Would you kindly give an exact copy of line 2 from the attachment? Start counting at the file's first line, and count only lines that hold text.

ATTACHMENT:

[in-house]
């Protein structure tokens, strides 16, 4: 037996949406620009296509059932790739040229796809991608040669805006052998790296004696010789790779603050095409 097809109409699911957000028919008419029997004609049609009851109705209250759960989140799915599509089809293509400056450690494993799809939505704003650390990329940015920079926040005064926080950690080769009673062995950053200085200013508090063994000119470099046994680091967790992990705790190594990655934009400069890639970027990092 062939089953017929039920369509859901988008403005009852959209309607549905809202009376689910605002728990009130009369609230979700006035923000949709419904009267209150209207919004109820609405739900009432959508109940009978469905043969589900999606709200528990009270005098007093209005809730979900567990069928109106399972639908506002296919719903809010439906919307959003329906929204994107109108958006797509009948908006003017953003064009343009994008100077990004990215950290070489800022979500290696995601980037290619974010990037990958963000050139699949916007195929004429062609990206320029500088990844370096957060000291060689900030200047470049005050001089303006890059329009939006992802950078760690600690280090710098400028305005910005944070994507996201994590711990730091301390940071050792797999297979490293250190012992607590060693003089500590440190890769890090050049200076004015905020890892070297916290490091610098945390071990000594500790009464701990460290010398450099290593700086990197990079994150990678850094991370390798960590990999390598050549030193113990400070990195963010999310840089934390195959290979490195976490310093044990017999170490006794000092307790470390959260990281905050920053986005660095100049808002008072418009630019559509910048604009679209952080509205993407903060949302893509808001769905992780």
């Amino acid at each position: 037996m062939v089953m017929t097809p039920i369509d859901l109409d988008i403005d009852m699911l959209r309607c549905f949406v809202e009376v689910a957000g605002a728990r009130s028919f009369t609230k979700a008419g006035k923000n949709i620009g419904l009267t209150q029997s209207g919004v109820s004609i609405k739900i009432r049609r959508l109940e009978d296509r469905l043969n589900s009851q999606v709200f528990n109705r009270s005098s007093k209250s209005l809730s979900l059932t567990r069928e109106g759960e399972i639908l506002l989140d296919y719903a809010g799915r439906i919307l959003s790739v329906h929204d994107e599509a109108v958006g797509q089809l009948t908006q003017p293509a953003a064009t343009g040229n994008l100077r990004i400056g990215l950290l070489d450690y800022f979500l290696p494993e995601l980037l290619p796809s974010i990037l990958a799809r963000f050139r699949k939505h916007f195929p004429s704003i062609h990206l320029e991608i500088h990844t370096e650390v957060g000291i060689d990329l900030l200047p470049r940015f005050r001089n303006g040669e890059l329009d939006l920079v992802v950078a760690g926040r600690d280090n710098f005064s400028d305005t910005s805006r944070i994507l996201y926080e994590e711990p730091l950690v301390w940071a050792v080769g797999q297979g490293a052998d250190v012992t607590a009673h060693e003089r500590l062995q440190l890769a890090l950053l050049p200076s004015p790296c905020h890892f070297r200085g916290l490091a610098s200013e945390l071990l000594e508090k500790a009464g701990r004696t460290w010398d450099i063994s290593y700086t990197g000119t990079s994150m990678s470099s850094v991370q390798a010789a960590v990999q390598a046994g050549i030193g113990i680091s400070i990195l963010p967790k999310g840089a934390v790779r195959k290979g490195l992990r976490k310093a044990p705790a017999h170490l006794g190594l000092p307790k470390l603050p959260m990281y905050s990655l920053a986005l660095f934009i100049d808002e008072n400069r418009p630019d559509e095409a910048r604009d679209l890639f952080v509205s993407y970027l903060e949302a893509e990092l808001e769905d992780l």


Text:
């Protein structure tokens, strides 16, 4: 037996949406620009296509059932790739040229796809991608040669805006052998790296004696010789790779603050095409 097809109409699911957000028919008419029997004609049609009851109705209250759960989140799915599509089809293509400056450690494993799809939505704003650390990329940015920079926040005064926080950690080769009673062995950053200085200013508090063994000119470099046994680091967790992990705790190594990655934009400069890639970027990092 062939089953017929039920369509859901988008403005009852959209309607549905809202009376689910605002728990009130009369609230979700006035923000949709419904009267209150209207919004109820609405739900009432959508109940009978469905043969589900999606709200528990009270005098007093209005809730979900567990069928109106399972639908506002296919719903809010439906919307959003329906929204994107109108958006797509009948908006003017953003064009343009994008100077990004990215950290070489800022979500290696995601980037290619974010990037990958963000050139699949916007195929004429062609990206320029500088990844370096957060000291060689900030200047470049005050001089303006890059329009939006992802950078760690600690280090710098400028305005910005944070994507996201994590711990730091301390940071050792797999297979490293250190012992607590060693003089500590440190890769890090050049200076004015905020890892070297916290490091610098945390071990000594500790009464701990460290010398450099290593700086990197990079994150990678850094991370390798960590990999390598050549030193113990400070990195963010999310840089934390195959290979490195976490310093044990017999170490006794000092307790470390959260990281905050920053986005660095100049808002008072418009630019559509910048604009679209952080509205993407903060949302893509808001769905992780």